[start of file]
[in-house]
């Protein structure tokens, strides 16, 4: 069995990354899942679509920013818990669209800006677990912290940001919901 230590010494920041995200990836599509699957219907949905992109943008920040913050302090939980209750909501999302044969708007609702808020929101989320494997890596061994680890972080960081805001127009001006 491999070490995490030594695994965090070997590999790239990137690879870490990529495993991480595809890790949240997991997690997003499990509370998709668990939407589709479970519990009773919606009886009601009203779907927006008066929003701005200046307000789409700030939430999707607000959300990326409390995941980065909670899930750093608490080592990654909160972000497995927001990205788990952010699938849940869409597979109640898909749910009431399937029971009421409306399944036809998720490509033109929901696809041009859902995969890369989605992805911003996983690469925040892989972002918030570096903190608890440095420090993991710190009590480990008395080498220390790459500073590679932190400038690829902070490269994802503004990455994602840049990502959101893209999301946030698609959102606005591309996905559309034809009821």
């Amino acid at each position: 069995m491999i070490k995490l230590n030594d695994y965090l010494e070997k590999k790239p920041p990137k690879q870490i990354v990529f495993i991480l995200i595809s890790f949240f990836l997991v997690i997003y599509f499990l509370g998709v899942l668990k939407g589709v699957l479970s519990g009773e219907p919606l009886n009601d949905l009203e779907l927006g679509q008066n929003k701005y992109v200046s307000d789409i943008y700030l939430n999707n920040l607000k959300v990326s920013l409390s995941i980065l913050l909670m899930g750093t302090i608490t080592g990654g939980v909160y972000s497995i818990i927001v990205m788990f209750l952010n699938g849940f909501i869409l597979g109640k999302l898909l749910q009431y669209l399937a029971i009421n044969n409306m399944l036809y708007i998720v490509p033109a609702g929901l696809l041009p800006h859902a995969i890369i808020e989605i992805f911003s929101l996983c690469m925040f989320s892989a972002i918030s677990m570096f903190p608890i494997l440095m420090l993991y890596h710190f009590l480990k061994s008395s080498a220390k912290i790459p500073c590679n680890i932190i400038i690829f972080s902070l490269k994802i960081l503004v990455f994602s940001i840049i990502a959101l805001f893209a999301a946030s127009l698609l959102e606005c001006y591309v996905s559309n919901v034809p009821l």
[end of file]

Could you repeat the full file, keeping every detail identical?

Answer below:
[in-house]
């Protein structure tokens, strides 16, 4: 069995990354899942679509920013818990669209800006677990912290940001919901 230590010494920041995200990836599509699957219907949905992109943008920040913050302090939980209750909501999302044969708007609702808020929101989320494997890596061994680890972080960081805001127009001006 491999070490995490030594695994965090070997590999790239990137690879870490990529495993991480595809890790949240997991997690997003499990509370998709668990939407589709479970519990009773919606009886009601009203779907927006008066929003701005200046307000789409700030939430999707607000959300990326409390995941980065909670899930750093608490080592990654909160972000497995927001990205788990952010699938849940869409597979109640898909749910009431399937029971009421409306399944036809998720490509033109929901696809041009859902995969890369989605992805911003996983690469925040892989972002918030570096903190608890440095420090993991710190009590480990008395080498220390790459500073590679932190400038690829902070490269994802503004990455994602840049990502959101893209999301946030698609959102606005591309996905559309034809009821």
């Amino acid at each position: 069995m491999i070490k995490l230590n030594d695994y965090l010494e070997k590999k790239p920041p990137k690879q870490i990354v990529f495993i991480l995200i595809s890790f949240f990836l997991v997690i997003y599509f499990l509370g998709v899942l668990k939407g589709v699957l479970s519990g009773e219907p919606l009886n009601d949905l009203e779907l927006g679509q008066n929003k701005y992109v200046s307000d789409i943008y700030l939430n999707n920040l607000k959300v990326s920013l409390s995941i980065l913050l909670m899930g750093t302090i608490t080592g990654g939980v909160y972000s497995i818990i927001v990205m788990f209750l952010n699938g849940f909501i869409l597979g109640k999302l898909l749910q009431y669209l399937a029971i009421n044969n409306m399944l036809y708007i998720v490509p033109a609702g929901l696809l041009p800006h859902a995969i890369i808020e989605i992805f911003s929101l996983c690469m925040f989320s892989a972002i918030s677990m570096f903190p608890i494997l440095m420090l993991y890596h710190f009590l480990k061994s008395s080498a220390k912290i790459p500073c590679n680890i932190i400038i690829f972080s902070l490269k994802i960081l503004v990455f994602s940001i840049i990502a959101l805001f893209a999301a946030s127009l698609l959102e606005c001006y591309v996905s559309n919901v034809p009821l």